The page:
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What is the main difference between paramitha (perfection) and merits (pin/kusal)?

Is it the same? Or is a perfection advance? Or are all perfections a merit whereas all merits are not perfections? Which is what?

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Nyom Akila,

Actually there is no different at all. One word is merely used in regard of doing (puñña kusala, merits) or in regard of the deeds, while pāramī, perfection, is merely used to object it as the attribute of a person/being, so more often found in parts where there is a seek after the path and more spoken grasping the owner strongly.

It's the deed of merits that form perfection. Either merits nor perfection can be shared like goods but shared be means of letting other take part on deeds, direct or indirect, with it's heart, rejoice in what is conductive for future benefit.

There is merit/perfection needed to gain path and fruits, upanissaya (strong condition cause), but to gain Buddhas ability one needs to gain perfection (more than actually needed for the path and fruits) in all virtures to its highest, so that there are all skills perfect for best possible sharing ones gain in the best way for many in the world, to know all around.

Today are many after becoming a Buddha, yet hardily having the perfection of an "ordinary" disciple, and are not able to perform merits, deeds to gain perfection, that would be enough to even reach the path. That is inasmuch "sad" because we live in a time where the good Dhamma and what counts as skillful and merit, explained by a Buddha, is still avaliable. But this condition (Nissaya) is of cource also a matter of paramis for the individual.

If one has gained perfection needed for the way of Dhamma, latest then one will walk further under leading the holly life.

(Note: This is a gift of Dhamma and not meant for commercial purpose or other wordily gains.)

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There are two types of ”päramita” . One is the Srawaka Päramita, and the other is the ”päramita” of the Buddhas. The word,”päramita” comes from “pireema“, or to fulfill. Specially in Asian countries we give 'Ata-pirikara' (Challenger Material ) with the intention of attaining Nibbana one day. It will come to bear fruit in one of the future existences and not in this very lifetime. This giving will help our “Päramitä” commitment to bear fruit in another lifetime to realize the Noble Eightfold Path. At times it can take many, many lifetimes to fulfil a “Päramitä”. It is really the deeply-ingrained habits of a person that are taken from birth to birth, and become “paramitas”. Such dominant paramitas may manifest as one’s character (“gathi”) in a new birth.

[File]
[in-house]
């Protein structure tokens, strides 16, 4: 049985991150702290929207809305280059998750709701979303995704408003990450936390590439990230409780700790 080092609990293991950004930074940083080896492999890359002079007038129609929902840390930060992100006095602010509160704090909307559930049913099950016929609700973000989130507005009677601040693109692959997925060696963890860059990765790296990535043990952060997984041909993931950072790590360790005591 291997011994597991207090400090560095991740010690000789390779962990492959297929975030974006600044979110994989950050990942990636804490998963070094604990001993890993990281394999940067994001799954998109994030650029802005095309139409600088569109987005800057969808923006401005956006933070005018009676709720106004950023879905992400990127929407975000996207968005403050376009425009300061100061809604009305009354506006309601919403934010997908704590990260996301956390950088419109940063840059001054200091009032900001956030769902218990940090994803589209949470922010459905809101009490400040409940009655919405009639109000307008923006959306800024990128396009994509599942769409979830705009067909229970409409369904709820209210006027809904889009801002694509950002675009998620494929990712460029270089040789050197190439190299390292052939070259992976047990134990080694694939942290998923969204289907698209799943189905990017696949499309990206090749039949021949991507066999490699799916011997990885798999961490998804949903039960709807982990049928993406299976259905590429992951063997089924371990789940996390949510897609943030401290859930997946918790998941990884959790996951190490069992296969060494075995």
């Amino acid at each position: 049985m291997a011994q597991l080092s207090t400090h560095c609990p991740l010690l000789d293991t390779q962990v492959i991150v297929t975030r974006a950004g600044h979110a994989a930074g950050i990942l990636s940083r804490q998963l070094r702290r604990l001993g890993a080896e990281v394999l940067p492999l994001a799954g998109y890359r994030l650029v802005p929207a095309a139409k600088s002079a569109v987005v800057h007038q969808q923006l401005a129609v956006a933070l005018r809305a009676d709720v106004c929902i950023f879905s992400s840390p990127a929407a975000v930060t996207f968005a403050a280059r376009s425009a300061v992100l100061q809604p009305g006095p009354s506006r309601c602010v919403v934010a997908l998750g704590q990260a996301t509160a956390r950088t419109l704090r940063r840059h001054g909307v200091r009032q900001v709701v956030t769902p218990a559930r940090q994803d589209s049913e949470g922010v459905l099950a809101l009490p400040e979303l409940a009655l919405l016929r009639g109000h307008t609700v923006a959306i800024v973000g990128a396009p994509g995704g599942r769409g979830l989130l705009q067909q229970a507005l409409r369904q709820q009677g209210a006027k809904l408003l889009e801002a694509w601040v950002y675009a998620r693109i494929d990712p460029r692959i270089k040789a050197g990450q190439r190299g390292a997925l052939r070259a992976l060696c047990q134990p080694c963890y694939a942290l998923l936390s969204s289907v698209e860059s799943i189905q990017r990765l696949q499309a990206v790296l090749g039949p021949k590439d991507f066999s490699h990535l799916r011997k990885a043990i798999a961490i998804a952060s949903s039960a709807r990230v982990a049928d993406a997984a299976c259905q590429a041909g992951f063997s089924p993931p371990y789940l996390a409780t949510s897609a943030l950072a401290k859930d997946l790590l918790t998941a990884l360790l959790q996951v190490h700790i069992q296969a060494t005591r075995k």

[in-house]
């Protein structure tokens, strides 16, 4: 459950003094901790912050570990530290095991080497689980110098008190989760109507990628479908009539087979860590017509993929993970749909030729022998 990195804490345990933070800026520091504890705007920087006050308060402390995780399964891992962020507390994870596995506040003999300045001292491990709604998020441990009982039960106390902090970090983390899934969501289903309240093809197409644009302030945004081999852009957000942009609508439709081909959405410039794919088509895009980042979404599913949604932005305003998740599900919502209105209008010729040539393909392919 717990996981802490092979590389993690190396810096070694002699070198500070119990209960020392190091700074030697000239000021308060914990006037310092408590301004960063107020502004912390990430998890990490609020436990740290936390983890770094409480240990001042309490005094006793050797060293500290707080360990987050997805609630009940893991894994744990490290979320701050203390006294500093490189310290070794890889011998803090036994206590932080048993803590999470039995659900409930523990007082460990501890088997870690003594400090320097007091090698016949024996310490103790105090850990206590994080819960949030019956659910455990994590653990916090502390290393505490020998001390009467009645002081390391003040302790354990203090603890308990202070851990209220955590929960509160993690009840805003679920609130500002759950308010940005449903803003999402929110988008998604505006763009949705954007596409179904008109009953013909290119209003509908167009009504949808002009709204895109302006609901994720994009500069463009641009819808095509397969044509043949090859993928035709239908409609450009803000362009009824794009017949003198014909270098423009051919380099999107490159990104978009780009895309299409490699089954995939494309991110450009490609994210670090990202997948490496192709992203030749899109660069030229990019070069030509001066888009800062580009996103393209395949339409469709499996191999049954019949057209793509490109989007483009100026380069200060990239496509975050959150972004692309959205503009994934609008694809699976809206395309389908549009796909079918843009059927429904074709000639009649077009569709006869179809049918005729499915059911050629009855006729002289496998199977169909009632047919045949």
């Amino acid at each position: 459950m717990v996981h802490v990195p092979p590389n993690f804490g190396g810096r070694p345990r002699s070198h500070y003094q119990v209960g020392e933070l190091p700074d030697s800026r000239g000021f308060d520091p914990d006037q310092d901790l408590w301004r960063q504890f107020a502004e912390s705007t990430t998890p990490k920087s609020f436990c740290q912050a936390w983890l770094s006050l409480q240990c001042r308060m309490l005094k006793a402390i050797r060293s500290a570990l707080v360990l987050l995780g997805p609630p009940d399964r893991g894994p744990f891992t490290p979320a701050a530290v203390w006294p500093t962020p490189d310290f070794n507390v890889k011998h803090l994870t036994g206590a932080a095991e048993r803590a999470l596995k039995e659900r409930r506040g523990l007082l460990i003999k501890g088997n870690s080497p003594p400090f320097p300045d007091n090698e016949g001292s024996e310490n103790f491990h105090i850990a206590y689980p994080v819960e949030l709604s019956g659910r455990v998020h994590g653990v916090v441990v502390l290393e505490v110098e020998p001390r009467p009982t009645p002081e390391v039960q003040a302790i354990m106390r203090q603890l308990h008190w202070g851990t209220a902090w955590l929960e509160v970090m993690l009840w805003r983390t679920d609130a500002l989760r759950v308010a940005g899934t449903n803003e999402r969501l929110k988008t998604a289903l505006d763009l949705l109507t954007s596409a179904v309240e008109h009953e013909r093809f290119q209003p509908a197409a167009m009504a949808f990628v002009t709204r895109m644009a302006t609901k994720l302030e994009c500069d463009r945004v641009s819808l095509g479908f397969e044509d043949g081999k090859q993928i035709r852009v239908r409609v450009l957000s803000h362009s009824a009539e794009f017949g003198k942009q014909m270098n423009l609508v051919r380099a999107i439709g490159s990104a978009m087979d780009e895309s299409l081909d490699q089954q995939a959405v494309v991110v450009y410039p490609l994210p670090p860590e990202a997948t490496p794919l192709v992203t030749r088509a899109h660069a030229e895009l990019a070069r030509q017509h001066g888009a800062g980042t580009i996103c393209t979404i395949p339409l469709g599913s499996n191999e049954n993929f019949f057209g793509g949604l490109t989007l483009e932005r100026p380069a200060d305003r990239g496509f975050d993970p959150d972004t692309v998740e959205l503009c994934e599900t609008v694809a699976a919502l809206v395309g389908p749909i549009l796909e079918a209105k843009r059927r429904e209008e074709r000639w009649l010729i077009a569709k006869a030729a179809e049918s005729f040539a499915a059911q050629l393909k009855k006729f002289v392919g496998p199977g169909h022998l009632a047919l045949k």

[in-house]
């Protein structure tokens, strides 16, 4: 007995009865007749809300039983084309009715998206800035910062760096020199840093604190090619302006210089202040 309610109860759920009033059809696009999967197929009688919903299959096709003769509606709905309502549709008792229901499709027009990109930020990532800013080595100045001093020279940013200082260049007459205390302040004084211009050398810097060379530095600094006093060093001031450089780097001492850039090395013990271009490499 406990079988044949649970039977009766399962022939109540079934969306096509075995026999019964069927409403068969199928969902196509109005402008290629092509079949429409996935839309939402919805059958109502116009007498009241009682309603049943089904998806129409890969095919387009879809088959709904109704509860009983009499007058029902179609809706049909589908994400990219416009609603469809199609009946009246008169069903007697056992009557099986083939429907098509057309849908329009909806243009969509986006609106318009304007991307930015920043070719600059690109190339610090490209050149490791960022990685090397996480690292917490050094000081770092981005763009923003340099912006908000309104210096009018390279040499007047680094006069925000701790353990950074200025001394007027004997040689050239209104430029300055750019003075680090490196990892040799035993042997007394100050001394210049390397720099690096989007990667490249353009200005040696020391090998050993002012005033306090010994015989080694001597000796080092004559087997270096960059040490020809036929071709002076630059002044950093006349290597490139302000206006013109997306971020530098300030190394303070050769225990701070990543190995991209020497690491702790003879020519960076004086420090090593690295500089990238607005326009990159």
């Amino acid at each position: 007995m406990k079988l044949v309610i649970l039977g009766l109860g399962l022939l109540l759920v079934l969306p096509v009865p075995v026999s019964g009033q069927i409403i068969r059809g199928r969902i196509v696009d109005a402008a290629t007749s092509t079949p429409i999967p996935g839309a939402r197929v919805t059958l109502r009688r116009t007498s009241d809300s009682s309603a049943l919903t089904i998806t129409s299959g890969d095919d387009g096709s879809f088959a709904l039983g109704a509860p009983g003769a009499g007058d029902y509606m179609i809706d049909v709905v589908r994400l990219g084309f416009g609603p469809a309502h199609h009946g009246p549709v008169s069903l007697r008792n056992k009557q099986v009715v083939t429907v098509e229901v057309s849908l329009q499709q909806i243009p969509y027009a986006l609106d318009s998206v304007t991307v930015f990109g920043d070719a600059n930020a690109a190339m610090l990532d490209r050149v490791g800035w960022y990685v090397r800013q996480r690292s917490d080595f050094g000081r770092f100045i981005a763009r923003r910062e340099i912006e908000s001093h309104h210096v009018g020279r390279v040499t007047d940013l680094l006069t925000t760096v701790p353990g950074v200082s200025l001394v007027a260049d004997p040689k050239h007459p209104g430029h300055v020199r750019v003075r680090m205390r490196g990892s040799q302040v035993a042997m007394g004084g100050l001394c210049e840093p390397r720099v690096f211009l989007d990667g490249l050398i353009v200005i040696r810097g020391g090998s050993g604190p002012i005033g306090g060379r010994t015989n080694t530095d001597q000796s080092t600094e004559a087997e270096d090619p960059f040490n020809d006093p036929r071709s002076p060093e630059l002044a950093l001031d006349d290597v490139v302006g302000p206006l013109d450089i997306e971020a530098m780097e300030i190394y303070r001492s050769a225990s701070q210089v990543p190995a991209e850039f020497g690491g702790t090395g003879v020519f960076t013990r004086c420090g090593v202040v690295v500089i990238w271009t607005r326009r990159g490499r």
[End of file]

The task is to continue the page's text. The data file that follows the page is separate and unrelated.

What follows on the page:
The word “paramita” is reserved for those commitments that target Nibbana. You and I are living in a very special time. It is because an aspect of Dhamma that was hidden for over a thousand years, has come to light within the last ten years, and as a result, the next ten years will see many who will realize nibb

This is different to merits that are the result of a good deed. Merits are ‘Punyabhisankhara’. Sharing the merits actually becomes a “visankhara” or “unwinding the power of previous sankhara“. Unlike Päramitä” one can transfer merits. Transfer of merits is efficient when the giver and the receiver are together and each is aware of the other’s intention. For the people in Asia, it is customary to transfer merits to deceased relatives. Alms giving to the Sangha or similar meritorious deed is done and pattidana is offered to the deceased relative.

One always gain merits with punna kriya, but those merits will be much enhanced if one does those with understanding of the anicca nature (here they become true kusala kriya). When one does a punna kriya with increasing understanding of true nature, it starts becoming a kusala kamma with more merit. As the level of understanding improves the merits of any such act will be higher too.

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General people do some merits for some resultants that they attached.

The Buddhist people do whole merits and develop themselves to take the better merits, that closer more and more, to enlighten nibbāna. The enlightenment is the best merit.

Whole of these merits are called pāramī (full merit, ultimate merit). Pāramī is not just some part of merits. Pāramī is a full course for an enlightenment, only.

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